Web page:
-Hannah Mead, MCPP Intern, 2008
Warren Meyer (Coyote Blog) rips into a new EU proposal to staunch fuel prices. The whole post is marvelous and well worth reading. However, I found his debunking of a misreported fact to be crucial:
I was amazed at the statement that BP made net profits of 63.4%. It took me a while to figure out that this was the quarter over quarter profit growth, not the profit margin. I can’t tell if these guys are just ignorant or if this is a translation issue into English, so i will give them the benefit of the doubt. In case you are wondering, BP’s net profit margin in the first quarter of 2008 was 8.3% of revenues, which in the grand scheme of industry is actually below average.
[Note: Commenter Sameer Parekh corrects Meyers’ figures a bit, taking into account the taxes on BP.]
That makes a big difference! I mean, even I was getting a little disapproving of BP when I read the bill’s statement that the company was making off like a bandit. It goes to show how important statistics are, and why so many people are so irritated with the oil industry.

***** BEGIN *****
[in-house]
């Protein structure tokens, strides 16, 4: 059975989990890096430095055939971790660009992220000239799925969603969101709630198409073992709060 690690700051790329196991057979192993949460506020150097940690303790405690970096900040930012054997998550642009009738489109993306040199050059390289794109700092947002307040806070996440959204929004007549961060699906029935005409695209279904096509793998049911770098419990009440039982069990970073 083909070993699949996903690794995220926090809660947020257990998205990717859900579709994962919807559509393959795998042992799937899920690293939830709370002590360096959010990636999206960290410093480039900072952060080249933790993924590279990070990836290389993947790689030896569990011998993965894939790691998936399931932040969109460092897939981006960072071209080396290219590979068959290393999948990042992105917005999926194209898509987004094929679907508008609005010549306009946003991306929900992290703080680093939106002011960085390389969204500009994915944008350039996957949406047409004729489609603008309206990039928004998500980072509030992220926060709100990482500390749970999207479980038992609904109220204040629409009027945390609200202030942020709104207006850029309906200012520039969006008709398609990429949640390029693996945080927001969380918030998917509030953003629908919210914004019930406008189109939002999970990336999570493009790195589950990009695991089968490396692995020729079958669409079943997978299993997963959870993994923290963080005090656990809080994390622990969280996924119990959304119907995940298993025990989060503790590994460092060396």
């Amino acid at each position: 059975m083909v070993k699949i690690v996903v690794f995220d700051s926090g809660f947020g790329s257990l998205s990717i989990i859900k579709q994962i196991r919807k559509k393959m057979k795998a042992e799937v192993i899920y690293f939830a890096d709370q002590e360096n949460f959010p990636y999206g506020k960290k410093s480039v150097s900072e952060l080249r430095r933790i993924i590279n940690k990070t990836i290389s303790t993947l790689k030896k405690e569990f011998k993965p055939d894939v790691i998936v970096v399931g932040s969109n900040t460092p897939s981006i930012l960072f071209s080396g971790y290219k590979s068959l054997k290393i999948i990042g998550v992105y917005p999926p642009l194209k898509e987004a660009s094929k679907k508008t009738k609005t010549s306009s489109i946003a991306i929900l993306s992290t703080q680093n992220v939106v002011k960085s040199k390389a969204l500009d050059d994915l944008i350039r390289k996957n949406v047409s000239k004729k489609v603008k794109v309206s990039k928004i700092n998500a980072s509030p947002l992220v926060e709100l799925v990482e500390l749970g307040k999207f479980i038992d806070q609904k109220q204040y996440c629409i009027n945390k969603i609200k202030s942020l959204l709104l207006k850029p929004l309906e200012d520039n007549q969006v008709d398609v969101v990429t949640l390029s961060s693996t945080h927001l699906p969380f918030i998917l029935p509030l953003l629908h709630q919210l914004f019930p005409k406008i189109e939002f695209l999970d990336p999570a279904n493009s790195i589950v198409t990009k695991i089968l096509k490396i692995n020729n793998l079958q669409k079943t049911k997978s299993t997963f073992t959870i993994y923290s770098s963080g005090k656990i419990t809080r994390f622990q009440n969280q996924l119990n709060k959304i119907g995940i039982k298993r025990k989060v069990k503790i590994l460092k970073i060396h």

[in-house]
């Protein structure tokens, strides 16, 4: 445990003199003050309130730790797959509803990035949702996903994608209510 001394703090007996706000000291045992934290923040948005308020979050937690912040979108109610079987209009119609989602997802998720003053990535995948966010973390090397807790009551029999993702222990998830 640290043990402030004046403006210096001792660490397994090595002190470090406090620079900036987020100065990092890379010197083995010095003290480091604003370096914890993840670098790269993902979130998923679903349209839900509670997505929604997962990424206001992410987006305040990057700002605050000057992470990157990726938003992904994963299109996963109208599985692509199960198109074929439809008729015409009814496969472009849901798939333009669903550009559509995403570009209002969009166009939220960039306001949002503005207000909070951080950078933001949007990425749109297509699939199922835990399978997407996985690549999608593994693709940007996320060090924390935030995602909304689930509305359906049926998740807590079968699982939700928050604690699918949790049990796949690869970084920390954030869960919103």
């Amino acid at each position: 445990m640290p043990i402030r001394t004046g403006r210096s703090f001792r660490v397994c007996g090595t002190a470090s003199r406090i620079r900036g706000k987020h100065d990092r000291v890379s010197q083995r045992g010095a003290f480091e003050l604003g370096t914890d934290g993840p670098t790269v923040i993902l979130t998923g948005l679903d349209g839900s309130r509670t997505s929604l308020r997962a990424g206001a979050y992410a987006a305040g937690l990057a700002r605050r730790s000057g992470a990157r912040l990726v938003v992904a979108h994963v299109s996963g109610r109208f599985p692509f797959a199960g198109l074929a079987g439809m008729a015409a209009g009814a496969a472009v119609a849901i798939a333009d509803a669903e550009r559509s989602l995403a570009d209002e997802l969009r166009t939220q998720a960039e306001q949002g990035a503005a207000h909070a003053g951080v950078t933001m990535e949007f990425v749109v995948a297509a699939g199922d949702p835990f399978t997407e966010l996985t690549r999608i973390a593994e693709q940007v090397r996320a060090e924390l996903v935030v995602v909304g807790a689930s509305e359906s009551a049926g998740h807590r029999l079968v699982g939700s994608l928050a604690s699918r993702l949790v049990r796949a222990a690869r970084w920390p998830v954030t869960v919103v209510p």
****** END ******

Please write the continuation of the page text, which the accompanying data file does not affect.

He continues to cut down the economic illogic:
One reason fuel prices are so high in Europe is because the government takes more than half of fuel revenues in taxes:
Fuel taxes are also the central issue for truckers in Europe, because they account for a large portion of the retail price of fuel. Unleadedgasoline sold for $8.65 per gallon and diesel for $9.62 per gallon Tuesday in Britain, which charges a flat $3.77 per gallon in fuel duty and imposes a 17.5 percent consumptiontax on the total price
So, 61% (44% from the $3.77 plus the 17.5%) goes to government and 8.3% goes to the BP shareholders. So lets tax BP shareholders more to lower the price!
[Note: Parekh again alters these figures slightly.]